The salty water is denser and the salt sinks to the bottom of our freshwater lakes where it starts the cycle of destruction for the lake's ecosystem.  The article goes on to discuss that a lake's food cycle starts at the bottom with smaller invertebrates and insect larvae.  The more salt that is introduced to our waters, the more it kills off these species that live near the bottoms of our lakes.  As these smaller species disappear, it effects the larger species that feed off of those such as minnows and then larger fish.  Less food sources equals less fish populations.

The lakes with the worst know salt issues are found in the metro area.  Some of these lakes in the metro area have such high levels of salt content that they no longer meet the considerations for “freshwater” lakes.  There are many lakes around the metro, so not all lakes are to this extreme level as of yet.  The article calls attention to a need for change and reform to our state's use of salt as a whole.  On a small scale, we personally can try to use less salt on our driveways and sidewalks.  One tablespoon of salt affects up to five gallons of water, so it’s easy to see how quickly and widespread this problem can be.  Once the damage is done, it can have long lasting impacts to our lakes and other watercourses. 

This was a really interesting article, if you are interested in reading the details of this article or others like it click to learn more.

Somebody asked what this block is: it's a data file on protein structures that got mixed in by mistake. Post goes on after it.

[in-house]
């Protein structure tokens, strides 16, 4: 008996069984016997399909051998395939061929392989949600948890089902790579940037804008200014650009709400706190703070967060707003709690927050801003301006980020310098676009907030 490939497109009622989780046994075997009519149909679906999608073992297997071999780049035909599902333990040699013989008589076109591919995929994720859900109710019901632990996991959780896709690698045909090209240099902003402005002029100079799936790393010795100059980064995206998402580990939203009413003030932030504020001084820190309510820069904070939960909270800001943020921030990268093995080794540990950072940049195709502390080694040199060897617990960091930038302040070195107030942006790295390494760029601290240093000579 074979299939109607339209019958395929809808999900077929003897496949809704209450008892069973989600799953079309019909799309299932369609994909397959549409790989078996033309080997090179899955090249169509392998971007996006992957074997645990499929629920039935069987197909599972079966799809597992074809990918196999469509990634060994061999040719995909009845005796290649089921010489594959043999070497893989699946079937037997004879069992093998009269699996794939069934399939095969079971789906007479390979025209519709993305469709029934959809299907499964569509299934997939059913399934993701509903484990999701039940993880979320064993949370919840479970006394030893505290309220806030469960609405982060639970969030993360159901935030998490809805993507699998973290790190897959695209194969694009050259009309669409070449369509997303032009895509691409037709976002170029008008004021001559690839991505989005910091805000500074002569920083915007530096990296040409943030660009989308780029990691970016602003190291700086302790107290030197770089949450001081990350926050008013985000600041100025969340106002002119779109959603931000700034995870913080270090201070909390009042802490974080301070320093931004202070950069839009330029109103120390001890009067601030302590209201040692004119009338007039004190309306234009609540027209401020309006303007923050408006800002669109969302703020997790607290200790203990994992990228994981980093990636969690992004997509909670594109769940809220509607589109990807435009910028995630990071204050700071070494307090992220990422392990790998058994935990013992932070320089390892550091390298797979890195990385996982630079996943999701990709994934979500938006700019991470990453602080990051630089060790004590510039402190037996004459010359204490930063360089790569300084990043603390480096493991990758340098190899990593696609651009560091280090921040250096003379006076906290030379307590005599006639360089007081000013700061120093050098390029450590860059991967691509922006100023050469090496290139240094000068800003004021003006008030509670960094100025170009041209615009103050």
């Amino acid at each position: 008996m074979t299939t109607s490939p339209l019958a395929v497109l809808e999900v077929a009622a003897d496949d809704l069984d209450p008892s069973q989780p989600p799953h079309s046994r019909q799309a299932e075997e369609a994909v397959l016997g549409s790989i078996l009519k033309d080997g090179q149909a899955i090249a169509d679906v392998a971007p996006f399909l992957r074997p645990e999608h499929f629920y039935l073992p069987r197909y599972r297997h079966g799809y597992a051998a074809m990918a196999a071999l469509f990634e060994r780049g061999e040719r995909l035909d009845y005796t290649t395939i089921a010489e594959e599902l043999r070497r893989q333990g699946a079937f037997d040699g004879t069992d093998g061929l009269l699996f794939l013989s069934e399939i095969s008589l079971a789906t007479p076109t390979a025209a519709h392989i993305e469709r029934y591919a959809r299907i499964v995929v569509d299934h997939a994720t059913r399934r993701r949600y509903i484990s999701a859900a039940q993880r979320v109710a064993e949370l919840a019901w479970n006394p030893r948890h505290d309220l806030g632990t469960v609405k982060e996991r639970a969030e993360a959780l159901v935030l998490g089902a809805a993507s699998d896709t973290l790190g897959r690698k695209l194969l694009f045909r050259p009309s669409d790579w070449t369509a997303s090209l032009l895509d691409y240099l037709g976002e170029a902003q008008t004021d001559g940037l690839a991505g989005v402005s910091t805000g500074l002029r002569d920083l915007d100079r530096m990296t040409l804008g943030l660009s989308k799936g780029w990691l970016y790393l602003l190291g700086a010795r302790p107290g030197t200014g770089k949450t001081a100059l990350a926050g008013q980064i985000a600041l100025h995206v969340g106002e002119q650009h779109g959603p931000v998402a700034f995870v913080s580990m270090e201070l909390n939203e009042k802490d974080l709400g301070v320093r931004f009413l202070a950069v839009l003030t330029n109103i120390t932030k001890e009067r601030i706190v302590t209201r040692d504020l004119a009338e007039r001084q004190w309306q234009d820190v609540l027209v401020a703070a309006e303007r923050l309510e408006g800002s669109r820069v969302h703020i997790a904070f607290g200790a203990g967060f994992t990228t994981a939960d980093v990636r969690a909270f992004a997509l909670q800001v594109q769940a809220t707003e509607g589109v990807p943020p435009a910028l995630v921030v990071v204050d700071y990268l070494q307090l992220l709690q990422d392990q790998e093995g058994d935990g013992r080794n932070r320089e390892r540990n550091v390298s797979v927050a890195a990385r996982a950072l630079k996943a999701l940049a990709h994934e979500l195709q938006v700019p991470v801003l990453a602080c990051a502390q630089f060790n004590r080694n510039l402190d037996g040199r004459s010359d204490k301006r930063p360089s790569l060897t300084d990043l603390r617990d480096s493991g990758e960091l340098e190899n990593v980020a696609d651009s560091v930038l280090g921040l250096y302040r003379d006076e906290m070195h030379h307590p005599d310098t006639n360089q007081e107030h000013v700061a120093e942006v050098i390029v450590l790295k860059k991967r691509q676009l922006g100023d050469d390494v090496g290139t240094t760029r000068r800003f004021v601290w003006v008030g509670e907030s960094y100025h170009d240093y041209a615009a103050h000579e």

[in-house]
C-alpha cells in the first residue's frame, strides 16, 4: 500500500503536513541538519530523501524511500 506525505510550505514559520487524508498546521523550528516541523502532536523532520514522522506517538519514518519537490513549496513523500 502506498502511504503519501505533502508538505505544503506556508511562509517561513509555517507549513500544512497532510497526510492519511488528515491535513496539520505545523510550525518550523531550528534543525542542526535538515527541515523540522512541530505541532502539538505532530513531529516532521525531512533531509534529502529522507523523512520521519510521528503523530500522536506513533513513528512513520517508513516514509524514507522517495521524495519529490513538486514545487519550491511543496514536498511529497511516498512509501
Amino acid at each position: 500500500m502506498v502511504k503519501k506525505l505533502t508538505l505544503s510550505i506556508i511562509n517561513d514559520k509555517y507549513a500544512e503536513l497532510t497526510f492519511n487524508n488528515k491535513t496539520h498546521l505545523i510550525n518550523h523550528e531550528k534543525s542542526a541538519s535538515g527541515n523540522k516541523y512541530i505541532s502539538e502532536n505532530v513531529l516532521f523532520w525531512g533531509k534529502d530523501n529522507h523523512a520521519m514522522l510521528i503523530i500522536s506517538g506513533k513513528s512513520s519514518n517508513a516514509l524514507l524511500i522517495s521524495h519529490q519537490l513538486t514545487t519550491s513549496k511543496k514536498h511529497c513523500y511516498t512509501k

Recent Drainage Inspections – weeks of March 5 – March 9:


  • JD25 MAT_WAT (Pleasant Mound Twp.)  We spent a couple days televising parts of the main line and branch portions of the tile system looking for potential issues with the old and aging tile.
  • CD35 (Mapleton Twp.)  I’m trying to keep an eye on when the ditches start to open up, and actually some have already.  We are looking at major repairs or improvements for this system.  Both the open ditch and tile have their own sets of issues. 
  • CD93 (Decoria Twp.)  With the recent thawing happening, I’ve discovered additional issues of open ditch side bank slough issues.cd93


  • CD86 (Decoria Twp.)  Not sure that we got all the beavers removed from this drainage system, but the spring thaw is exposing some areas of sloughing issues with the side banks of the open ditch on this system.
  • CD97 (Lyra Twp.) We removed some major trees and cleaned a portion of the open ditch late last fall.  Now that the snow has started to melt, we will need to finish spreading our sediment piles and get some grass growing on our new buffer area.  This newer buffer area will help future maintenance issues as it will be much easier to access this area of the open ditch lying East of County Road 1.
  • CD78 (Vernon Center Twp.)  We had a crew making warranty repairs to this system that just recently had an improvement project done.  Picture below of tile repair across a road crossing.

cd78 repair


Please call with issues you observe on our public drainage system, as there is a lot of open ditch and tile in our county and only two of us in the drainage department.  We will do our absolute best to service your issues and concerns as we receive them.


We require that all repairs to a county drainage system (tile or open ditch) be authorized by one us in the drainage office, either Craig or myself, before any repairs are made.




Ryan Hiniker

Drainage Management Specialist